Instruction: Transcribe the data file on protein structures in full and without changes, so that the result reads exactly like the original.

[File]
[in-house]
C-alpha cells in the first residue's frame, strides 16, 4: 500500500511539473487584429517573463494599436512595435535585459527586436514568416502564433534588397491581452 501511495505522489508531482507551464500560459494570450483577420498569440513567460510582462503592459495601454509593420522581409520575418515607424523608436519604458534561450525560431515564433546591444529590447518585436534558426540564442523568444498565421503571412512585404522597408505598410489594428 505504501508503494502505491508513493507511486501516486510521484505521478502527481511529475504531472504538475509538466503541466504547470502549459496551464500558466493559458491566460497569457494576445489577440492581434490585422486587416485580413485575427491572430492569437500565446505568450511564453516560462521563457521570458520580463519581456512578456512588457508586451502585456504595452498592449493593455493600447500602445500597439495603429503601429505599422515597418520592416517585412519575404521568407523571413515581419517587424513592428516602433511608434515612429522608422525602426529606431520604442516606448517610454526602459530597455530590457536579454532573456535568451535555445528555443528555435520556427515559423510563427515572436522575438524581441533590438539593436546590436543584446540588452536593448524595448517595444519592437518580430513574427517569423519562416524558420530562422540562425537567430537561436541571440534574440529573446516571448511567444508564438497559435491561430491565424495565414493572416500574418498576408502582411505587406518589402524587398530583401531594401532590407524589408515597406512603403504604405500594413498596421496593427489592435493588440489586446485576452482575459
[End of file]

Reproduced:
[in-house]
C-alpha cells in the first residue's frame, strides 16, 4: 500500500511539473487584429517573463494599436512595435535585459527586436514568416502564433534588397491581452 501511495505522489508531482507551464500560459494570450483577420498569440513567460510582462503592459495601454509593420522581409520575418515607424523608436519604458534561450525560431515564433546591444529590447518585436534558426540564442523568444498565421503571412512585404522597408505598410489594428 505504501508503494502505491508513493507511486501516486510521484505521478502527481511529475504531472504538475509538466503541466504547470502549459496551464500558466493559458491566460497569457494576445489577440492581434490585422486587416485580413485575427491572430492569437500565446505568450511564453516560462521563457521570458520580463519581456512578456512588457508586451502585456504595452498592449493593455493600447500602445500597439495603429503601429505599422515597418520592416517585412519575404521568407523571413515581419517587424513592428516602433511608434515612429522608422525602426529606431520604442516606448517610454526602459530597455530590457536579454532573456535568451535555445528555443528555435520556427515559423510563427515572436522575438524581441533590438539593436546590436543584446540588452536593448524595448517595444519592437518580430513574427517569423519562416524558420530562422540562425537567430537561436541571440534574440529573446516571448511567444508564438497559435491561430491565424495565414493572416500574418498576408502582411505587406518589402524587398530583401531594401532590407524589408515597406512603403504604405500594413498596421496593427489592435493588440489586446485576452482575459